A NOAA website that has graphs of sea level data for many coastal locations around the country over the last 40 to 50 years and projections into the future is Sea Levels Online.
NOAA Shoreline Website is a comprehensive guide to national shoreline data and terms and is the first site to allow vector shoreline data from NOAA and other federal agencies to be conveniently accessed and compared in one place. Supporting context is also included via frequently asked questions, common uses of shoreline data, shoreline terms, and references. Many NOAA branches and offices have a stake in developing shoreline data, but this is the first-ever NOAA Website to provide access to all NOAA shorelines, plus data from other federal agencies. The site is a culmination of efforts of NOAA and several offices within NOS (including NOAA’s Coastal Services Center, National Geodetic Survey, Office of Coast Survey, Special Projects Office, and Office of Ocean and Coastal Resource Management) and other federal agencies to provide coastal resource managers with accurate and useful shoreline data.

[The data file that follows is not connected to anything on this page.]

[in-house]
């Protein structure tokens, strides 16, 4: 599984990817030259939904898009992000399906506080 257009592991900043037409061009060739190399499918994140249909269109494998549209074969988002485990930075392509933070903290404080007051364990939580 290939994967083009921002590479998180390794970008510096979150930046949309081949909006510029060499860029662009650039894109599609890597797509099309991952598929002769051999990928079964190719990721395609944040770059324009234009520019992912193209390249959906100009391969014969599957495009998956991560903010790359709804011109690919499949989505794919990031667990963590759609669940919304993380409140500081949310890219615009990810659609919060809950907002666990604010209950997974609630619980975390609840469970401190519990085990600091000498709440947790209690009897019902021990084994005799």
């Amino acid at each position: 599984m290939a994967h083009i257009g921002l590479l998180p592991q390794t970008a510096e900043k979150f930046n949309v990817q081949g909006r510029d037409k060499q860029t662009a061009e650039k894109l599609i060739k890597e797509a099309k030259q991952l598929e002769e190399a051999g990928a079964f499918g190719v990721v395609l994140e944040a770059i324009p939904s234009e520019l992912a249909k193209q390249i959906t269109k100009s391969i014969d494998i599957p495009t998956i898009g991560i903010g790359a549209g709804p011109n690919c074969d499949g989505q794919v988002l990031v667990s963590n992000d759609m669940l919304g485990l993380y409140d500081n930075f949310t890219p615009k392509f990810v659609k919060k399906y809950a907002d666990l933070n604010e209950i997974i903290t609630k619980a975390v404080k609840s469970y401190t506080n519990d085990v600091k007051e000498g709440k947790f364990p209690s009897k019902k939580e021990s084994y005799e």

A related site launched in 2008 is NOAA Coastal Services Center's Digital Coast, which can be used to address timely coastal issues, including land use, coastal conservation, hazards, marine spatial planning, and climate change. One of the goals behind the creation of the Digital Coast was to unify groups that might not otherwise work together. This partnership network is building not only a website, but also a strong collaboration of coastal professionals intent on addressing coastal resource management needs. Website content is provided by numerous organizations, but all must meet the site’s quality and applicability standards. More recently, NOAA Coastal Services Center has developed a Sea Level Rise and Coastal Flooding Impacts Viewer as part of its Digital Coast website. Being able to visualize potential impacts from sea level rise is a powerful teaching and planning tool, and the Sea Level Rise Viewer brings this capability to coastal communities. A slider bar is used to show how various levels of sea level rise will impact coastal communities. Completed areas include Mississippi, Alabama, Texas, Florida, and Georgia, with additional coastal counties to be added in the near future. Visuals and the accompanying data and information cover sea level rise inundation, uncertainty, flood frequency, marsh impacts, and socioeconomics.
Erosion Contact Info
Coastal Geology Section
Mississippi Office of Geology
PO Box 20307
Jackson, MS 39289
Hazard Avoidance Policies/Erosion Response
See the Erosion Response section.